Step 2 is not a quick fix. Nothing in life is a quick fix – just ask David Goggins. Anyone that tells you otherwise is often trying to sell you something,
Step 2 is all about doing exercises that build a great posture over time. This is where strength training, yoga and Pilates come in. There is no doubt that all three methods impact how we feel. The combination of breathing and movement dissipates anxiety and relieves depression. It does this by changing our body chemistry; the pharmacy of our physical. In fact, the benefits of exercise have been proven to be more effective than both Xanax and Prozac.
But one other consequence of all three modalities is that they improve posture by strengthening the core. So, it not only changes your biology but also your psychology through your physiology. Your body starts to stand more upright. Your muscles become more toned and support you in a way that is reassuring and balanced. You will look taller, and therefore feel and look more confident.
So, changing your physiology and the habit of your posture starts with exercise that strengthen the core and leads to an effortless posture. A good posture is NOT one that is forced. It is not in power posing or in a military-style stiff, upright way with head up, shoulders back. A good posture should never be tiring to maintain.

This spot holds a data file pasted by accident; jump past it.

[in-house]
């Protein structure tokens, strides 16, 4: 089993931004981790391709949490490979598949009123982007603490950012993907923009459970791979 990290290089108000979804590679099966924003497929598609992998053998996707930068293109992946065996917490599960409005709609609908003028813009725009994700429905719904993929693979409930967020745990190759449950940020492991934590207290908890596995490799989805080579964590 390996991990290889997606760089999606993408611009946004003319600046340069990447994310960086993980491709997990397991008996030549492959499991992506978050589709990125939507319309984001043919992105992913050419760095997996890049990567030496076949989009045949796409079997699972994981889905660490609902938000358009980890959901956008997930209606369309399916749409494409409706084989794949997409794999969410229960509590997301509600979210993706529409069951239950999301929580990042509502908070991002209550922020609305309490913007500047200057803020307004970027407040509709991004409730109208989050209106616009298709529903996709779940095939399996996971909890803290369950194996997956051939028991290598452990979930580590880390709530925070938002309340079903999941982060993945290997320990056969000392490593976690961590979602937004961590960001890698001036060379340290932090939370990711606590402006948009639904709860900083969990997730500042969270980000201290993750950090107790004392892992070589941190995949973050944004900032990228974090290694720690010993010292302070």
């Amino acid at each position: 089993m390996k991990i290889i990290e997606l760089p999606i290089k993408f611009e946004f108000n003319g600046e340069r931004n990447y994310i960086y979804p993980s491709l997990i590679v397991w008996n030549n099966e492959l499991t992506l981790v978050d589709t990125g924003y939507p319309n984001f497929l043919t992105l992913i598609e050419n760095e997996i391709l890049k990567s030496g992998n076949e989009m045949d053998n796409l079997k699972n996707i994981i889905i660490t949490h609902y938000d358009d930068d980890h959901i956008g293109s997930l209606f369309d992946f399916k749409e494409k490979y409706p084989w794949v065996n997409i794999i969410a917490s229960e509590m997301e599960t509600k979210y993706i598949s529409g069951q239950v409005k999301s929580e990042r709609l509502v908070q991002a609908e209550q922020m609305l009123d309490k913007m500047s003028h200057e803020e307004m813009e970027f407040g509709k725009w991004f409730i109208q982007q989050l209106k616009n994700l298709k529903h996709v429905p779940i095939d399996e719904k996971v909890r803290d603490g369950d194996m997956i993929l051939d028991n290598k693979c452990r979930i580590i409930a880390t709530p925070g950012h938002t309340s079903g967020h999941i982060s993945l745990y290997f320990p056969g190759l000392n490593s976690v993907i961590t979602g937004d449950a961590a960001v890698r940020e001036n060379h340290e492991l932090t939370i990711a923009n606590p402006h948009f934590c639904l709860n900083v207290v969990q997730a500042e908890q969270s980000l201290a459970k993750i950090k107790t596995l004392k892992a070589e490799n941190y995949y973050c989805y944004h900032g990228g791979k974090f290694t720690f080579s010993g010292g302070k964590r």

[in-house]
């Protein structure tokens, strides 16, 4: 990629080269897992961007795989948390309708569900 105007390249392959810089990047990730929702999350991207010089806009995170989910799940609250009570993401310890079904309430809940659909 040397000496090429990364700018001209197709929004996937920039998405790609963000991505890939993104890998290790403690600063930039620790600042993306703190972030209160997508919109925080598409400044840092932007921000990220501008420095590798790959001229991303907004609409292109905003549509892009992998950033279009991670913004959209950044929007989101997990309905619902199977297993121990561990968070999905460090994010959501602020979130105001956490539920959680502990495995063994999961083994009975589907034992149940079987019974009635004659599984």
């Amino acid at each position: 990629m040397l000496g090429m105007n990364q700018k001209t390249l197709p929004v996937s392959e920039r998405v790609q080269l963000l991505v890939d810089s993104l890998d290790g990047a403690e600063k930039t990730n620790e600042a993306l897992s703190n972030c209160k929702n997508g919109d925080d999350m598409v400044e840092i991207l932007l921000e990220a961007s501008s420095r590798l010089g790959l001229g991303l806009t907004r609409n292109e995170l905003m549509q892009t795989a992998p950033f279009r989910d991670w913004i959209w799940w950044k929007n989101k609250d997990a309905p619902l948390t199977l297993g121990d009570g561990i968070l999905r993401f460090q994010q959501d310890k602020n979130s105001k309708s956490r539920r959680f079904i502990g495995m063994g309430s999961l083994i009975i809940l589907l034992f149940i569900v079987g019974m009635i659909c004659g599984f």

It is beyond the scope of this article to discuss exercises that strengthen the core and correct the posture effortlessly, but I will say this: Yoga and Pilates in particular strengthen the core, lengthen the spine, makes you feel open, light and effortless. My new friend and yogini, Rebecca Jarvis described the importance of this on the spine as follows:
“Posture is the framework that allows for energy or life-force to flow through the body. The spine has an innate intelligence and energy that is inhibited when we’re tense and contracted. We need the spine to be lengthened, to create an optimal flow of energy, and to serve as an open channel for our breathing.”
Rebecca recommends the following sequence of yoga moves for office workers who are sitting all day. It is a sequence designed by Elena Bower. Click here.
My mobility coach and good friend, Phong Thach, put it this way: “your best posture is in your next movement”. In other words, we need to keep moving. Sitting all day is the enemy of a good posture, no matter how upright you sit.
As a strength trainer he recommends you take a few minutes twice a day to do exercises such as push-ups, lunges and holding the plank – all simple, can be done anywhere and designed to strengthen the core. And if you make it to the gym, he also recommends pull ups and anything that works the back muscles. You need to train your core and your back muscles to a point where it is built into your muscle memory.
The habit of a good posture is too important to ignore because it impacts so much of your psychology. And this is why it is in the top 5 habits of our Conscious Living series.